To Fully Appreciate Our System's Technology and Implementation Let’s Compare to Today’s Wastewater Treatment Paradigm.
Centralized Municipal Wastewater Treatment
Centralized municipal wastewater systems are “collective” systems designed to treat the wastewater from an entire municipality, county, city, or other community. Typically, as development expands, municipalities install treatment plants. These plants treat wastewater and send the resulting effluent downstream and out of the community. This method of treating and removing water without replacing it potentially depletes community aquifers, streams, and other municipal water sources.
Municipal wastewater treatment systems, including wastewater transportation systems, demand huge capital and labor resources, and sometimes fail to properly treat waste. Building, maintaining, and regularly replacing these resources places huge demands on community coffers. But, as communities grow, they must continue building and maintaining new infrastructure, new resources to handle the load. Unfortunately, even these increased resources sometimes fail to handle growing volumes of wastewater in conjunction with storm water. Overflows occur with some frequency (source, US EPA, 2000). When a municipal wastewater facility is over capacity, operators often have no alternative but to release raw sewage from treatment plants and into waterways and water sources.
Septic Tanks and On-site Wastewater Management
Where wastewater treatment plants are unavailable, traditional septic systems are used.
Little more than holding tanks for waste solids, contaminated effluent from these systems discharge into drain fields, using the earth as a natural filter. Effluent can contaminate community aquifers, wells, streams, and lakes. Larger building lots are needed to accommodate primary and full drain field replacement. Typical drain fields have a life expectancy of around 20 years. The constituents in discharged effluent naturally tend to clog soil creating an impervious barrier. Failures can cause toxic accumulations at ground level or backups in dwellings creating health hazards. Most often, the solution to a failed drain field is costly replacement.
Onsite Alternative Wastewater Treatment Systems
In view of the problems encountered with using septic tanks to handle wastewater, on-site alternative wastewater treatment systems have been proposed in an attempt to cure the deficiencies of septic tanks. Similar to septic tanks, these commercially available on-site alternative wastewater treatment systems use a static or fixed process to treat wastewater. In particular, these on-site alternative treatment systems utilize the same process, every day, at every residence and business to treat wastewater. However, in order to properly treat wastewater generated at a residence or business, a proper biological balance must be maintained. A variable process is needed because the amount of wastewater generated, the times when wastewater is generated and the composition of wastewater generated at a particular residence or business changes daily. When one of these factors changes, the process must also change to accommodate the variations in the flow of wastewater and to properly treat the wastewater. Since on-site alternative treatment systems employ a static or fixed process to treat wastewater, they do not take into consideration these variable characteristics inherent in the treatment of wastewater and, also fail to properly treat wastewater.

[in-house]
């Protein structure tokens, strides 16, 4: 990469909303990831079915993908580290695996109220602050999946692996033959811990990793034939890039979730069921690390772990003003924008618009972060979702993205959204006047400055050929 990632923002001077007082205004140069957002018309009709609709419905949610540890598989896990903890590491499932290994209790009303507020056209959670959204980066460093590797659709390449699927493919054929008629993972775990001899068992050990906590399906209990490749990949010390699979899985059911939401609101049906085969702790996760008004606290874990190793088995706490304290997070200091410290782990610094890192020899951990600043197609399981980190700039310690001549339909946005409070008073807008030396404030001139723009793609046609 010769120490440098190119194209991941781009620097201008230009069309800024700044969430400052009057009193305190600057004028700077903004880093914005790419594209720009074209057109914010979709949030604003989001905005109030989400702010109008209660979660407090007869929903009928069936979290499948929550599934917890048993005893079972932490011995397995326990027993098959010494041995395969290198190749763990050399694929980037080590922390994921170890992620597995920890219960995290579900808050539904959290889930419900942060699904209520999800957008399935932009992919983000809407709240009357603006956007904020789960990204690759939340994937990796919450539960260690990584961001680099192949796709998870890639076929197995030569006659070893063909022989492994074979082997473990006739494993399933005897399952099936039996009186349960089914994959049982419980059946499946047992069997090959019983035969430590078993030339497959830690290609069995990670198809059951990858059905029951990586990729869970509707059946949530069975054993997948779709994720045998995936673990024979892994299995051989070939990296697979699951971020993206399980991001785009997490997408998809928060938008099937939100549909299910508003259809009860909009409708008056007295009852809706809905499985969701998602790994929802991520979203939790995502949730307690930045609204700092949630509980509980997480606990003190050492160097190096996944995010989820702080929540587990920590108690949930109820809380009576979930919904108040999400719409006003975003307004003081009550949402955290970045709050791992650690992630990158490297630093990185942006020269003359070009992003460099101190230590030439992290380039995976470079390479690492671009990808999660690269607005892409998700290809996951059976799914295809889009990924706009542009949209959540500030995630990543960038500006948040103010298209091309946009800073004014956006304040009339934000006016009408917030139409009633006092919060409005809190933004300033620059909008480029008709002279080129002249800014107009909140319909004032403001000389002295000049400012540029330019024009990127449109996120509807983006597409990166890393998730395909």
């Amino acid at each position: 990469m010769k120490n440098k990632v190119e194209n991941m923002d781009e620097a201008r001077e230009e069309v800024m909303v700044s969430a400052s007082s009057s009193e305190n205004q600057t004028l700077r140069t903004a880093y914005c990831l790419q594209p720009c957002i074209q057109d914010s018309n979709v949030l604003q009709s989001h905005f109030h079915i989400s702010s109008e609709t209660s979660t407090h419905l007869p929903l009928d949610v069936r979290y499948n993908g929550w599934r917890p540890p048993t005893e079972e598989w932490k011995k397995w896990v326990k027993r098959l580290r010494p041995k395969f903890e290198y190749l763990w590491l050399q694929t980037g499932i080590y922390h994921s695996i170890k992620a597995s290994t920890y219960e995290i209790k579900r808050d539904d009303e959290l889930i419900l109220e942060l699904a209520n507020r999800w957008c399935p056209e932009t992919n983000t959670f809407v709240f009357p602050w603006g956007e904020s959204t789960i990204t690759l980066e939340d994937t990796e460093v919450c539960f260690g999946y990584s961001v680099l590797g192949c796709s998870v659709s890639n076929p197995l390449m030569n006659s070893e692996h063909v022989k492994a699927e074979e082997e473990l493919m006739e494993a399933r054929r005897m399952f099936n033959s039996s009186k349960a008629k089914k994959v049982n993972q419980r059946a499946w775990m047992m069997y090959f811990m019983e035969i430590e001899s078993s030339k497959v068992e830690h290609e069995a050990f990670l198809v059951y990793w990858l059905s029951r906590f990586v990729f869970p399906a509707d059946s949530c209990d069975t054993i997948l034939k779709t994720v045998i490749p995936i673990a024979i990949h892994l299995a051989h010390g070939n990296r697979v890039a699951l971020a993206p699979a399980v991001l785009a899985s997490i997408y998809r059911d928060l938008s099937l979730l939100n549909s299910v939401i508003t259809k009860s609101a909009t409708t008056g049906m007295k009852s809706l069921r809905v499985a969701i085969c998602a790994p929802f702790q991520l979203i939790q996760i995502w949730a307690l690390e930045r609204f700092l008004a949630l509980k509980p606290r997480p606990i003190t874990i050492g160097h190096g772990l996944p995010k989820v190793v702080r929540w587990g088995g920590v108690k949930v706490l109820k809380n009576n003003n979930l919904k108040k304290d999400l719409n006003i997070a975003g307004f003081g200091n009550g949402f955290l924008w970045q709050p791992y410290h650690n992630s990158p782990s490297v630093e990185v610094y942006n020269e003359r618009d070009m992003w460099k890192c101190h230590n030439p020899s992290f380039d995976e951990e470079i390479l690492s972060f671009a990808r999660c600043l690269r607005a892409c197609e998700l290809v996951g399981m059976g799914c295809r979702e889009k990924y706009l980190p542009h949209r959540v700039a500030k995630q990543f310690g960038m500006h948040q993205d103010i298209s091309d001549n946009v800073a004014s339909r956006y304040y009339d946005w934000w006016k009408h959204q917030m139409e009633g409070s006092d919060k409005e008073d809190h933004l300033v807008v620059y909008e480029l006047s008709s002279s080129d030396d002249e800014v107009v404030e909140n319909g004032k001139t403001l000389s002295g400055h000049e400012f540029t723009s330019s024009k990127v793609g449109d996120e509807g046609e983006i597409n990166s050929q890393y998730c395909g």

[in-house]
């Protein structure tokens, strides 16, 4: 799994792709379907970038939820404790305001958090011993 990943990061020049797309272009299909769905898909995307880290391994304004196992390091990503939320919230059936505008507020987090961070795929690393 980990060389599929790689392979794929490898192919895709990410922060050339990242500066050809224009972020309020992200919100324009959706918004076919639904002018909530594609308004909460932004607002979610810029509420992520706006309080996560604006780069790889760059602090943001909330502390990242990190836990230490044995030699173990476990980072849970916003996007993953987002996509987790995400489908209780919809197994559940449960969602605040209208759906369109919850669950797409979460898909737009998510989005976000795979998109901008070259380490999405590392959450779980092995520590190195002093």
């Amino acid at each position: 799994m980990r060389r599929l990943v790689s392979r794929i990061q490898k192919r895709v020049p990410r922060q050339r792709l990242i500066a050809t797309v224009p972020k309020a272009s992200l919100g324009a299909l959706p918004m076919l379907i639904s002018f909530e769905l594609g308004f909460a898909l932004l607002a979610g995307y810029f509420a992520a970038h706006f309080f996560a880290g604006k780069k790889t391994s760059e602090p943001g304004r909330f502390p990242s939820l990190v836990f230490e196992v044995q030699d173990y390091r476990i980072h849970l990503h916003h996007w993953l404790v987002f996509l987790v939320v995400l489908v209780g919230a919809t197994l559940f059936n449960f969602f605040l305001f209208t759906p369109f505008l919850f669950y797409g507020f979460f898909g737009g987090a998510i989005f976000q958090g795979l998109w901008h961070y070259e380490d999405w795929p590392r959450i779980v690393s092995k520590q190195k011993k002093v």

Even though the flow of wastewater, the timing of the flow, and the composition of the flow all change daily, the current on-site alternative treatment systems use the same process every day to treat wastewater. For instance, while the wastewater is within these on-site treatment systems, it is either continuously aerated, or aerated at set periodic times, such as every four, eight, or twelve hours, without taking into consideration the amount of wastewater in the system or the population of microorganisms in the system. Therefore, wastewater leaving these on-site alternative systems is typically not sufficiently treated either because it was not aerated for a long enough period of time, or because it was aerated for too long a period of time, which causes the microorganisms in the system to remain suspended in the wastewater as it is discharged from the systems. Thus, the on-site alternative wastewater treatment systems that utilize the continuous-flow method to treat wastewater fail to maintain the correct biological balance needed to properly treat wastewater. Accordingly, a variable process capable of changing daily is needed to accommodate the variations inherent in wastewater treatment which include the rate of flow of wastewater, the timing of the flow of wastewater, and the composition of the wastewater.
Further, many of the on-site alternative wastewater treatment systems require the property owners to perform daily or periodic adjustments to the systems. Such maintenance is expensive and also cumbersome to the property owner, who is typically inexperienced with regard to wastewater treatment.